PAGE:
By Nancy Wilson, Canary & Finch Society fo Houston
Many people keep caged birds for companionship, a hobby and for some, even a small business. It all started with one bird for most of us and we all did our homework before selecting, buying and bringing home our new winged companion. Birds are not like having a dog or a cat and depending upon your choice of bird, a little investigation and preparedness can make for a smooth transition for both of you.
Do Your Homework: You’re taking the first step by reading this article!
Determine what type of bird you are interested in. Small finches, canaries, cockatiels or parakeets require little space to own and are ideal for apartment dwellers. They can be relatively low maintenance pets. You can purchase extended seed dispensers & water containers if you travel and they should be fine for an overnight trip. They are relatively quiet animals and few things are more calming than listening to a canary sing on a sunny patio in the morning.
Larger birds such as parrots require much more time, space, special diets and should be considered from all possible angles before purchasing one. A parakeet or cockatiel average 5-15 years lifespan whereas a parrot is 25-50 (or more) and that’s quite a commitment!
Purchase The Right Size of Cage: Birds have wings for a reason–they like to use them! Take the time and investment in purchasing a cage where your bird can fly and move about. A standard rule of thumb for two parakeets is a cage measuring 40 x 30 x 20 inches. Pay attention to bar spacing; limiting ½ inch spacing for finches & canaries and you can use wider spacing for a cockatiel or small parrots. If you start with one bird, you may wish to purchase a mate for them in the near future and cramped quarters can lead to aggression and stress. Smaller birds like different swings, ladders; even multiple food dishes. Unlike parrots, they never get exercise outside of their cage, so make sure they have plenty of room to fly about on the inside.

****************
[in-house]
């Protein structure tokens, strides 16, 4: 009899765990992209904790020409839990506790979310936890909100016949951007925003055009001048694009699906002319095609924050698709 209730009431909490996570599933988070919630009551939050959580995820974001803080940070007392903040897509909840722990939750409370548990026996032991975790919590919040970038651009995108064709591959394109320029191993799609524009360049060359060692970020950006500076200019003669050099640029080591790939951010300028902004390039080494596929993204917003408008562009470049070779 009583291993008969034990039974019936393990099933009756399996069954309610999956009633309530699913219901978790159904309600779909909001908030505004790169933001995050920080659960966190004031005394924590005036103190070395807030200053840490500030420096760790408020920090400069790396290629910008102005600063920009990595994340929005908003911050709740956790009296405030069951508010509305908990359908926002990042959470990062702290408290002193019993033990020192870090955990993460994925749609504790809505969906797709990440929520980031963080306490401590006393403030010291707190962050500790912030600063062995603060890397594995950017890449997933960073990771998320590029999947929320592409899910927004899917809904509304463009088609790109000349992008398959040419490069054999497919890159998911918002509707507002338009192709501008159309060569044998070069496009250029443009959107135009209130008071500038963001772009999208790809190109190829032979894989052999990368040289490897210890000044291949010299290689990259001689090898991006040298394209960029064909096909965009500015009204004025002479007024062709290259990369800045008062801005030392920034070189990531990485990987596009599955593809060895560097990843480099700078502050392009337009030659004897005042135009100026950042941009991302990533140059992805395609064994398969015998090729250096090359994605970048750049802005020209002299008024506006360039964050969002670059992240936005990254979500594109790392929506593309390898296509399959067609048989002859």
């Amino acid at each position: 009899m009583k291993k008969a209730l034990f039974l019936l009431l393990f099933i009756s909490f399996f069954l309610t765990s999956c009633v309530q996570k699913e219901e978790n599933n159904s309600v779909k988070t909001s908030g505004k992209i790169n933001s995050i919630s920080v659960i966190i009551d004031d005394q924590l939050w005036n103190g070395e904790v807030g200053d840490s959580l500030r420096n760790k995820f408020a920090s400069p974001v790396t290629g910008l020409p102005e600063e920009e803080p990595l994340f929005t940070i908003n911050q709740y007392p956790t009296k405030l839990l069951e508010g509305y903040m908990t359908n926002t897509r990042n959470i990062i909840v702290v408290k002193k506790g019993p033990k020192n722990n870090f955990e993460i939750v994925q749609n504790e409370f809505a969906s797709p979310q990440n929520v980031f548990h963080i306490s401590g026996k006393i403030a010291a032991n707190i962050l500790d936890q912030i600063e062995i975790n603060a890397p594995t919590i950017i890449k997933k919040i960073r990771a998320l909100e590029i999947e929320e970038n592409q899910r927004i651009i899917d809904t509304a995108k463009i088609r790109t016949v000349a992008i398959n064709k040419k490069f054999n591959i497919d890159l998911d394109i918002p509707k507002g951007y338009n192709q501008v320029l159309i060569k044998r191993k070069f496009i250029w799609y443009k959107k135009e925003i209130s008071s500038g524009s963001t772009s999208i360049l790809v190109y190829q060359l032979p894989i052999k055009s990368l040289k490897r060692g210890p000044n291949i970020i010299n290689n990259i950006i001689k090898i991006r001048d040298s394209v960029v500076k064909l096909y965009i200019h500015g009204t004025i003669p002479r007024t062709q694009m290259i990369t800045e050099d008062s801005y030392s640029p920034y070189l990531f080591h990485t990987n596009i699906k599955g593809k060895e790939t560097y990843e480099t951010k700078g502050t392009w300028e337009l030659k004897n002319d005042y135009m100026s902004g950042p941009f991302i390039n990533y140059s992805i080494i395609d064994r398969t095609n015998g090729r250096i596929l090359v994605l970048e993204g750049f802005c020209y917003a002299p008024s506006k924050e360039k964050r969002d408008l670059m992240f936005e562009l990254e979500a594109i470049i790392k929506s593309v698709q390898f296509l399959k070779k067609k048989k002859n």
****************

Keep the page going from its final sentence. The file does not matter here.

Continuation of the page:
It’s a good idea to have a smaller cage on hand for transport or as a “hospital cage”. If a bird ever needs to be removed from a shared space due to injury or illness, you don’t want to run the risk of infecting other healthy birds.
Sources for Further Information on Keeping Birds: Your local bird retail store can be a wealth of information, supplies and support. Join local and national bird clubs where you can meet like-minded individuals. There are even birding shows where you can enter your birds for awards that meet the breed standards. Facebook has several forums that include novice bird owners and experienced bird breeders from all over the world.
Whatever your level of enthusiasm is for this newfound companion– with a little research and preparedness, you and your new bird can enjoy many years together!
For local bird needs, visit Houston PetTalk sponsor Adventures In Birds, 7414 Westview Dr, Houston, TX 77055.